And this is, unfortunately, confirmation of an attitude that we in the West have, about whatever does not fit into our vision of the world. As Hussein [Askary] said before: We have a completely new paradigm in the world order, and in political affairs, that is now showing more and more clearly, from one day after another. But this paradigm did not start with the Afghanistan crisis. It started several decades ago, and what is happening now is just that we are being aware of this new configuration of the world.
But let’s go, first, phase by phase.
My Plan Eliminated Poppy Production
My interest in Afghanistan was about drug control, and when I got my job at the top of the UN, I thought it was an opportunity to put into practice what, as a student, I had elaborated several years before: The fact that the problem of heavy drugs, both heroin and cocaine consumed in the West, has its origin in the country that produces the drugs. Not only by physical—obviously, these are natural drugs that are produced elsewhere, not in Europe—but also from an economic and social point of view.
So, the best strategy was not to attack the problem here, in the final stage of the drug trade. The best way was to go at the source, for one main economic reason: The fact that at the source, the opium problem is very small, in economic terms. The opium issue, the heroin issue, drug addiction becomes a big problem at the end of the chain. What always struck me about the figures of heroin production in Afghanistan: 10 kilos of opium poppy is transformed into 1 kilo of heroin: 1 kilo of opium poppy in Afghanistan does not cost more than $10 or $20. The price of 1 kilo of heroin in Afghanistan, at the farm gate, does not go for more than $100, $200, $300. 1 kilo of heroin here, in Copenhagen, costs around $40,000, $50,000, $60,000. So strategically, it was much more reasonable to intervene at the source.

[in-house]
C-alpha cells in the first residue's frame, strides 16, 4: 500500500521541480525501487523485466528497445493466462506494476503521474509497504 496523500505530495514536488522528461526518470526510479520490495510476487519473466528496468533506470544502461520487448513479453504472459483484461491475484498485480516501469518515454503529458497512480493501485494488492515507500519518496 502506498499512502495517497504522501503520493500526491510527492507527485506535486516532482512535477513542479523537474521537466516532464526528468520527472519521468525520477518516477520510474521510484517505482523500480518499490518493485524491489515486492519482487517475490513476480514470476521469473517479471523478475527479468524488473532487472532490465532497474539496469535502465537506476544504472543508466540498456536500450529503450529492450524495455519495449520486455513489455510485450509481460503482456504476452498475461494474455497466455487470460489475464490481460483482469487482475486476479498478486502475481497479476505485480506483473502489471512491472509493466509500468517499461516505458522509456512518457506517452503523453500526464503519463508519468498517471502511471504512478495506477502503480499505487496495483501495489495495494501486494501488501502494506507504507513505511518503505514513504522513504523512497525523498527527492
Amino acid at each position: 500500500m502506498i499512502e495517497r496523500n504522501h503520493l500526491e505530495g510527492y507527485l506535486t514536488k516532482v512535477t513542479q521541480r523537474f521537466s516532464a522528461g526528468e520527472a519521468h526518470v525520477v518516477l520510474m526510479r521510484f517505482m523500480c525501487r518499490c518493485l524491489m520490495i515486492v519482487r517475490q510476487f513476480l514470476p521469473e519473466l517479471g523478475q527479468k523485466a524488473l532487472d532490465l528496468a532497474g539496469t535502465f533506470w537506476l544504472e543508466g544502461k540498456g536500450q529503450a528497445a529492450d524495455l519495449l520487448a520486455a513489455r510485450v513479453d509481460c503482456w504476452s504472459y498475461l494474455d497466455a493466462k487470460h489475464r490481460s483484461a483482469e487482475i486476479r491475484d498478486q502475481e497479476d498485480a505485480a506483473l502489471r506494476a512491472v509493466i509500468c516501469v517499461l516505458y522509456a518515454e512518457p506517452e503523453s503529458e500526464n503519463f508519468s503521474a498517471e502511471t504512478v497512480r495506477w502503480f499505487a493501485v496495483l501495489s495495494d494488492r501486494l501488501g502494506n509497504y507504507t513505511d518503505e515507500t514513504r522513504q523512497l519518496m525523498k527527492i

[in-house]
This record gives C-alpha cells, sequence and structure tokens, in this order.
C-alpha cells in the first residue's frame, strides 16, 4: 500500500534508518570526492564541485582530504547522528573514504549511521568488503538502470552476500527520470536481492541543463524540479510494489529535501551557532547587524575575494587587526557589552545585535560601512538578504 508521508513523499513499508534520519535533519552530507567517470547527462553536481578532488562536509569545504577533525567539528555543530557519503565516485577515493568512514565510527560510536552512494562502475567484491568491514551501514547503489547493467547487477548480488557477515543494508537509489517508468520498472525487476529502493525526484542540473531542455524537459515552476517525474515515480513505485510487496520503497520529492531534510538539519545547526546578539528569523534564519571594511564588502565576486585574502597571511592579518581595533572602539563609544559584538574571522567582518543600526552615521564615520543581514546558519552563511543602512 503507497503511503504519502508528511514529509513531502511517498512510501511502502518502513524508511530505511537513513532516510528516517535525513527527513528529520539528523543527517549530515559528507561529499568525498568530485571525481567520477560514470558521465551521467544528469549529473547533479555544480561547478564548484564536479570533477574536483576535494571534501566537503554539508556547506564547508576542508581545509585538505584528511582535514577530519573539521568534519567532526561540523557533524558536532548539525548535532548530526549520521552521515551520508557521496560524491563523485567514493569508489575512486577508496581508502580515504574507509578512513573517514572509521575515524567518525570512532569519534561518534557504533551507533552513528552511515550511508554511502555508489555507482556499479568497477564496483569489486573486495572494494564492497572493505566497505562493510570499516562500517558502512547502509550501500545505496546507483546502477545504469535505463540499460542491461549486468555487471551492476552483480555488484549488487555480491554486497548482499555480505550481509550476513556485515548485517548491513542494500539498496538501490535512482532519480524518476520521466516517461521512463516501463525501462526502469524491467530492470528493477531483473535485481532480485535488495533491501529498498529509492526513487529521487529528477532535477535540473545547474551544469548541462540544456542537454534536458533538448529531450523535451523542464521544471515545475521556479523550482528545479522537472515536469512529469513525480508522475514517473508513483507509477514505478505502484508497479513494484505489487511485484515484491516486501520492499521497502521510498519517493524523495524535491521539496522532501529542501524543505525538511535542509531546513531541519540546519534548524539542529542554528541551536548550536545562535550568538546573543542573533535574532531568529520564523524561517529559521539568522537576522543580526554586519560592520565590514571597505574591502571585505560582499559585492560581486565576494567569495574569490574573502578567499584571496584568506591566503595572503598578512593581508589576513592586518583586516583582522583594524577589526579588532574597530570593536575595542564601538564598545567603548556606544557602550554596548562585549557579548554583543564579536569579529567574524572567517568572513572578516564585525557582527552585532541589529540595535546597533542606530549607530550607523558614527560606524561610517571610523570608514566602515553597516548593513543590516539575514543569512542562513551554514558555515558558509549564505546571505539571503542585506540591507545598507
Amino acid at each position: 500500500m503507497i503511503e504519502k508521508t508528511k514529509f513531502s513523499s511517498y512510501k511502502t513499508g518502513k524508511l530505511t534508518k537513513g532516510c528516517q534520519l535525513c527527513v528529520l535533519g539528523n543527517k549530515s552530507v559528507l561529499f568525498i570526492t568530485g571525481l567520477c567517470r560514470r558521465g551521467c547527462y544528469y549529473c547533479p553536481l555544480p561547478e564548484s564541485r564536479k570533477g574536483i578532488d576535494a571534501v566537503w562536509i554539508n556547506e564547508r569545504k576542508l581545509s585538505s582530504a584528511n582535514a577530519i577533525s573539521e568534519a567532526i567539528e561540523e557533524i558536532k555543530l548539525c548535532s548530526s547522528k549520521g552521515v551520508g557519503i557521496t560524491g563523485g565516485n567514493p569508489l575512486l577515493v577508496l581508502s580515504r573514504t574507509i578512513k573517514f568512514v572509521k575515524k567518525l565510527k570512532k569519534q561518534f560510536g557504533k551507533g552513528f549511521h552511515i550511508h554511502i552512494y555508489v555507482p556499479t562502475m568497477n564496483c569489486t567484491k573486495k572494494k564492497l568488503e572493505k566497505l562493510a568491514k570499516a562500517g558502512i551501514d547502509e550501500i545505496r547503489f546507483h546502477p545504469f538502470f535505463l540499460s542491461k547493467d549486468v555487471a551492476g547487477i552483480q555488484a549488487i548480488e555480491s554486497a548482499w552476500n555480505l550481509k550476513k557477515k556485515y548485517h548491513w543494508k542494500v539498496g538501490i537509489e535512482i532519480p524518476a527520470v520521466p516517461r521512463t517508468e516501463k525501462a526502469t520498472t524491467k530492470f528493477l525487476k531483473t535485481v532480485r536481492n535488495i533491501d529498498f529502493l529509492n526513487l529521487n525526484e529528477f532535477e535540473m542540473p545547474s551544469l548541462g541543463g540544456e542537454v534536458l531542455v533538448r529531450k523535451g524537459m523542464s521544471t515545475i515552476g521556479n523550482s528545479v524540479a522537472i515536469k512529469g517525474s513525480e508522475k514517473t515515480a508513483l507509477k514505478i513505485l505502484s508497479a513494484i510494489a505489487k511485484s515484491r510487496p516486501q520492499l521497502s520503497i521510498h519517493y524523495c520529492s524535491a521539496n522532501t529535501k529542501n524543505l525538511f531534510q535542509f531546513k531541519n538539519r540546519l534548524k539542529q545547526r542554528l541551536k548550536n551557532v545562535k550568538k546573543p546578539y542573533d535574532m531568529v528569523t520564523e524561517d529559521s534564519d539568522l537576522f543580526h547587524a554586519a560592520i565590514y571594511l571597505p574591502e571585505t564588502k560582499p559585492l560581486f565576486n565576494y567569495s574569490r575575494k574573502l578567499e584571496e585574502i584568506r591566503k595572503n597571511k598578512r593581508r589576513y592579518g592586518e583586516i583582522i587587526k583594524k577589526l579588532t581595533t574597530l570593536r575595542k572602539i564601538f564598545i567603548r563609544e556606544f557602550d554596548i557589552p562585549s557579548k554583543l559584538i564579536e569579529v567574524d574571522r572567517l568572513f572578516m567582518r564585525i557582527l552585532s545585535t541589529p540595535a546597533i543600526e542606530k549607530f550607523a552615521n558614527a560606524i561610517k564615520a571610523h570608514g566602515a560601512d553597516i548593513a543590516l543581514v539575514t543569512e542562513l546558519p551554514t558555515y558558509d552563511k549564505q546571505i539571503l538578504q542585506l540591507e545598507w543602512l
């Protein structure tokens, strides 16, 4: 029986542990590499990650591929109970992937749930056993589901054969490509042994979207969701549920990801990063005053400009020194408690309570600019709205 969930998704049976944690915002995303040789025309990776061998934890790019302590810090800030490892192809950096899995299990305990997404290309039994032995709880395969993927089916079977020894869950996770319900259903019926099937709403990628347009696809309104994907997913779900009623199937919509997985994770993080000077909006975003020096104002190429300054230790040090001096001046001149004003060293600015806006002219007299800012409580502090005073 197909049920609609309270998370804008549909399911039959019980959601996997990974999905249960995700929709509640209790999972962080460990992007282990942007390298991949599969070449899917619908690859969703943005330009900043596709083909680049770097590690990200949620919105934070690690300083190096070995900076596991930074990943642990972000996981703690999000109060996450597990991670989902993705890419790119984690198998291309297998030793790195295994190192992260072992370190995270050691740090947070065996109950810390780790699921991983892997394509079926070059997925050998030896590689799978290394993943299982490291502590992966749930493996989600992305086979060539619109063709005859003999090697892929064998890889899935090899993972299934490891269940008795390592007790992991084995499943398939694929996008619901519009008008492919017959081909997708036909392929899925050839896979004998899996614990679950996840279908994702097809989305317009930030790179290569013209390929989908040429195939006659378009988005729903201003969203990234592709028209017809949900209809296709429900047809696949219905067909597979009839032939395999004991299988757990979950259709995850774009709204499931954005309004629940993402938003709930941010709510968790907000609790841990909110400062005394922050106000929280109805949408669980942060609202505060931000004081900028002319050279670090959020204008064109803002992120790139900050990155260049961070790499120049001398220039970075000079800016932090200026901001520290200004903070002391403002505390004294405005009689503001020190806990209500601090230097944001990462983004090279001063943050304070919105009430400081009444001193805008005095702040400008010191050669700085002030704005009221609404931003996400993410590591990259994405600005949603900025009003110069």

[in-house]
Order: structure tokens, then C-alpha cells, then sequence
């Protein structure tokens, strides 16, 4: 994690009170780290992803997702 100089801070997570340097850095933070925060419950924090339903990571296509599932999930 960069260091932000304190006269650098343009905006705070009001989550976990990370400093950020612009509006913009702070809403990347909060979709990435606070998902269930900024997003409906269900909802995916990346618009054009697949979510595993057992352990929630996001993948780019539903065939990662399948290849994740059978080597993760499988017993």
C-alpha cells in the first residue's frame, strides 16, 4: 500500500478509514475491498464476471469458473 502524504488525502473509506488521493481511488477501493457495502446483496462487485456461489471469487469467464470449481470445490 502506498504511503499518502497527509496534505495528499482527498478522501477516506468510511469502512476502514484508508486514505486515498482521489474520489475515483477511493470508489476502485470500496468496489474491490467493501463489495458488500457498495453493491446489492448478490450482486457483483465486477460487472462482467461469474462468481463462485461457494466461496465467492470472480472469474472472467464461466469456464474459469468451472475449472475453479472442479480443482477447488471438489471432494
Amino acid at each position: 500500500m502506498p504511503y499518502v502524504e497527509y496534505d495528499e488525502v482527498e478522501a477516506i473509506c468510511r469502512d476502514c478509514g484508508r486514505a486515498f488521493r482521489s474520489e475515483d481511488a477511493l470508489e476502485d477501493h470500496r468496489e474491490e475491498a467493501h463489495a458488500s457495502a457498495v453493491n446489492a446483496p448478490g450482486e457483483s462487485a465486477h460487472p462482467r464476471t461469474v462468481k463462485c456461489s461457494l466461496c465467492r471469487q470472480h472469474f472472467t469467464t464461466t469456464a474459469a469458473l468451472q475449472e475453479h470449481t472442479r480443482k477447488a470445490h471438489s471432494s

The farm gate production of opium poppy in Afghanistan when I started to deal with the country, was around $100 million a year. Last year, 2020, it was $350 million, all the production of opium poppy in Afghanistan. It means 90% of the world’s heroin: So, $350 million becomes $15 billion here in Europe, and almost the equivalent in the United States.
I was not the first to think we could drastically intervene with a very small amount of resources, at the source, simply eliminating the production of opium poppy, providing Afghan farmers a viable alternative in terms of crop substitution; or, we elaborated the concept. We did not speak any more about simple crop substitution, [but] integral economic development.